The lawsuit, filed in New York federal court in March 2014, was brought against McDonald’s locations in New York State.   Attorneys for the restaurant workers alleged that McDonald’s imposed cleanliness standards on its workers but failed to provide employees with mandated uniform maintenance payments required by New York law or pay them for the time spent keeping the uniforms clean.   McDonalds denied liability, claiming that it provided workers with sufficient number of uniform’s that could be washed with other clothes.

The settlement covers an estimated 10,400 hourly non-managerial workers who worked at McDonald’s restaurants in New York State from March 13, 2008 through May 10, 2016.   Each class member will receive a settlement payment calculated in accordance with a distribution formula based on the number of workweeks and hours worked during the covered period.

Happy National Waiters and Waitresses Day!

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Today is National Waiters and Waitresses Day. To commemorate, check out this blog about the top ten wage violations in the restaurant industry written by waiterpay.com founder Louis Pechman, featured on the Huffington Post.

TGI Friday’s Hit With Lawsuit For Tip Theft, Minimum Wage, and Other Labor Law Violations

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TGI Friday’s was hit with a lawsuit by its servers for violations of state and federal wage payment laws.  According to the lawyers for the workers, which include current and former servers, bussers, runners, bartenders, barbacks, hosts, and other tipped workers, the restaurant chain faces a national class action lawsuit as a result of the alleged violations of workers’ rights.

The Complaint, which was filed in federal court by four former TGI Friday’s workers from the New York metro area, alleges that the restaurant required tipped workers to arrive at work before their scheduled start time and to stay at work after the restaurant closed without receiving the minimum wages and overtime to which they were entitled under the Fair Labor Standards Act (FLSA) and New York Labor Law (NYLL).

In addition, the workers allege that the restaurant shaved hours from employee time records and allowed employees to work off-the-clock to perform side work such as cleaning the restaurant, preparing food in bulk for customers, cutting produce, refilling condiments, and stocking and replenishing the bar and service areas.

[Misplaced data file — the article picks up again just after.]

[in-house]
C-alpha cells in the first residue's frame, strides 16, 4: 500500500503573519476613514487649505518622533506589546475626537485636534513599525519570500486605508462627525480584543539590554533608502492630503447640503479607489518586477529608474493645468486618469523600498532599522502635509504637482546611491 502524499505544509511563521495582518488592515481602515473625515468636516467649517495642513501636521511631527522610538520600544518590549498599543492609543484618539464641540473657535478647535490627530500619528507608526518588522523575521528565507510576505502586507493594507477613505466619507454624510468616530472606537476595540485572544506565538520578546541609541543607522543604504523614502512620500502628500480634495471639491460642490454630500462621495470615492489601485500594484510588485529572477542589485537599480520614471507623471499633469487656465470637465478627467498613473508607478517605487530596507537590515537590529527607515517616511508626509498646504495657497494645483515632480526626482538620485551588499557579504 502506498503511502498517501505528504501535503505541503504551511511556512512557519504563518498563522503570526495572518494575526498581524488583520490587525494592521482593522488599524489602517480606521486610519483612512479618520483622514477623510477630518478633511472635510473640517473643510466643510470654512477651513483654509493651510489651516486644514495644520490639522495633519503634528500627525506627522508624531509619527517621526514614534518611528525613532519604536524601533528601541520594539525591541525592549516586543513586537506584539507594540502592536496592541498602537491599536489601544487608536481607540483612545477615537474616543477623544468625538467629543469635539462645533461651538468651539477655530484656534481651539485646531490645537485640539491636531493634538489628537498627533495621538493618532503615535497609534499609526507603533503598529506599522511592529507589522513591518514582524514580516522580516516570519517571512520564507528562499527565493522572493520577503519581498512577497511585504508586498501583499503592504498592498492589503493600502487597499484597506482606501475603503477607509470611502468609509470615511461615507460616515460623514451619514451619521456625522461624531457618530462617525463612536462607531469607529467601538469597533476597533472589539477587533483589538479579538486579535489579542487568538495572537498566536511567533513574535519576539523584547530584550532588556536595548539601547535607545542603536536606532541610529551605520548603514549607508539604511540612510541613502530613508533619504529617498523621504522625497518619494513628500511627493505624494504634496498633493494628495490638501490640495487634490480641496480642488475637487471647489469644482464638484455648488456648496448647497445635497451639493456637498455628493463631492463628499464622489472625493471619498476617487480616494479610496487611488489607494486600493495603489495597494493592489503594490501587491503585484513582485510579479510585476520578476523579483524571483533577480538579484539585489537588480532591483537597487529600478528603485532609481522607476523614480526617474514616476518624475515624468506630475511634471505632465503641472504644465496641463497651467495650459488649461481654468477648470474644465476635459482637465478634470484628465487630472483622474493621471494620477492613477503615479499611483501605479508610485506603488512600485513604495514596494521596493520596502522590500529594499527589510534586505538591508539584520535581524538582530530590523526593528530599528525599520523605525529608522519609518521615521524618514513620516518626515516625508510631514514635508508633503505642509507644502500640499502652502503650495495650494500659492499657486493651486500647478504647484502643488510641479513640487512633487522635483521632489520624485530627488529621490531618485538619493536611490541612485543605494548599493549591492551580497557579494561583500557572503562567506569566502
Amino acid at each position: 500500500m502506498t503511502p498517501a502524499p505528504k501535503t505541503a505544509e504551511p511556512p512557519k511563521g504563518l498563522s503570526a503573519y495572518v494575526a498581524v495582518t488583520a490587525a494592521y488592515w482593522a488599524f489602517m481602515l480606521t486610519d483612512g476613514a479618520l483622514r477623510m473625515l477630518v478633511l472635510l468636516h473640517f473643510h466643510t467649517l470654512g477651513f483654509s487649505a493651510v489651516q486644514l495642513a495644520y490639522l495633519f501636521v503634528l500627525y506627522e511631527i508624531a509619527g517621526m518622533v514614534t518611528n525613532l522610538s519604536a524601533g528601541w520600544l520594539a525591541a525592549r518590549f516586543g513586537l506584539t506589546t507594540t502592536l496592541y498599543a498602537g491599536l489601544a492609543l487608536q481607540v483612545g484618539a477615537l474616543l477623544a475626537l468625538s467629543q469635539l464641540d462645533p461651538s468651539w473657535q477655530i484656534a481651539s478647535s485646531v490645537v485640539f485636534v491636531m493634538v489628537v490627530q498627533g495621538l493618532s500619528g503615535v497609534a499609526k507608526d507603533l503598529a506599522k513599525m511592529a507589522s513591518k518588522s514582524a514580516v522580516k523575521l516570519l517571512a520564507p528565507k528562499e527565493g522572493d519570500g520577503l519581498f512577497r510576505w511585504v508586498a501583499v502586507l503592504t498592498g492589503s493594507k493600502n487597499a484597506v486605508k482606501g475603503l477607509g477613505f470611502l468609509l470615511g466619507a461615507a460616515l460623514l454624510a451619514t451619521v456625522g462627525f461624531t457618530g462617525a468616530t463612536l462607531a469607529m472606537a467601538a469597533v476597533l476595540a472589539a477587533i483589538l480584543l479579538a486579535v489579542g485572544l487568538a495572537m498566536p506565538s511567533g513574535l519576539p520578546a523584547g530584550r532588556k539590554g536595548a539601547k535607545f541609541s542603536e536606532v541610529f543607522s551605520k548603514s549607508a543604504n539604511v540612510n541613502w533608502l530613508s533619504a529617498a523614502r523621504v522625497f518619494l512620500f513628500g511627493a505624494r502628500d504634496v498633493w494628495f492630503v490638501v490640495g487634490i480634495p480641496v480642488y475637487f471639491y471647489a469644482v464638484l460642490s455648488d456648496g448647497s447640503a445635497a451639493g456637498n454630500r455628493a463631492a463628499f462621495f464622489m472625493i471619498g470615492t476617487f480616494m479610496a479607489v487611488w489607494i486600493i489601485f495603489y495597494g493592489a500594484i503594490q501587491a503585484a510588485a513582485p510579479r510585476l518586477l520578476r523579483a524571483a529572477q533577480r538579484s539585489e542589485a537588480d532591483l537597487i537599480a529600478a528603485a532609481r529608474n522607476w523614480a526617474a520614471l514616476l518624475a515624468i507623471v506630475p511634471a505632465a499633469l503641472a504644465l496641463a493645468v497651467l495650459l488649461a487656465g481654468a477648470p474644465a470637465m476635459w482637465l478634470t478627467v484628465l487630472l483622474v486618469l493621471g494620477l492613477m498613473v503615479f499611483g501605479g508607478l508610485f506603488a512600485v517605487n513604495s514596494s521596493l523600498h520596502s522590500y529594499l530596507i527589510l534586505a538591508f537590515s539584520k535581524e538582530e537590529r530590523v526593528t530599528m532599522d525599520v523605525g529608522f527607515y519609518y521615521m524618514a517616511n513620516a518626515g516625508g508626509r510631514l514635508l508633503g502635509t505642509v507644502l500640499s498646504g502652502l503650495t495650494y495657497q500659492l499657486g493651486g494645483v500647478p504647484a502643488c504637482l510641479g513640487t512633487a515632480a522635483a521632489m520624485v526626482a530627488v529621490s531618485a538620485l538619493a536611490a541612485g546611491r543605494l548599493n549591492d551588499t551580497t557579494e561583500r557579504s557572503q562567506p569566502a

The lawsuit seeks to recover minimum wages, overtime compensation, spread-of-hours pay, misappropriated tips, uniform-related expenses, unlawful deductions, and other wages for current and former workers at TGI Friday’s restaurants throughout the nation owned and/or operated by Carrollton, Texas-based Carlson Restaurants Inc., Carlson Restaurants Worldwide Inc., and TGI Friday’s Inc. nationwide.

McDonald’s Restaurants Sued for Wage Theft

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McDonald’s was hit with seven lawsuits by workers in California, Michigan, and New York, who claimed that the company and some franchise owners failed to pay the employees for all hours worked, failed to pay them overtime, shaved their hours from their time cards, and ordered them to work “off the clock.”

In California, lawsuits were filed against area restaurants, including one filed against 100 McDonald’s owned and operated by the company itself.  In Michigan, attorneys for the workers allege that fast food restaurants told their employees to show up for work, but only paid them after having them wait an hour or two for more customers to arrive.  The New York lawsuit alleges that McDonald’s failed to reimburse its staff for the laundering and maintenance of their uniforms, or the time spent doing so, even though the restaurant provided them with only one uniform and required a clean uniform to be worn each day.  Because of these and other worker rights violations, the lawyers for the restaurant workers are seeking reimbursement for unpaid wages, liquidated damages, and other relief.

These lawsuits come on the heels of several strikes organized in New York to pressure McDonald’s and other fast-food restaurants to increase the minimum wage.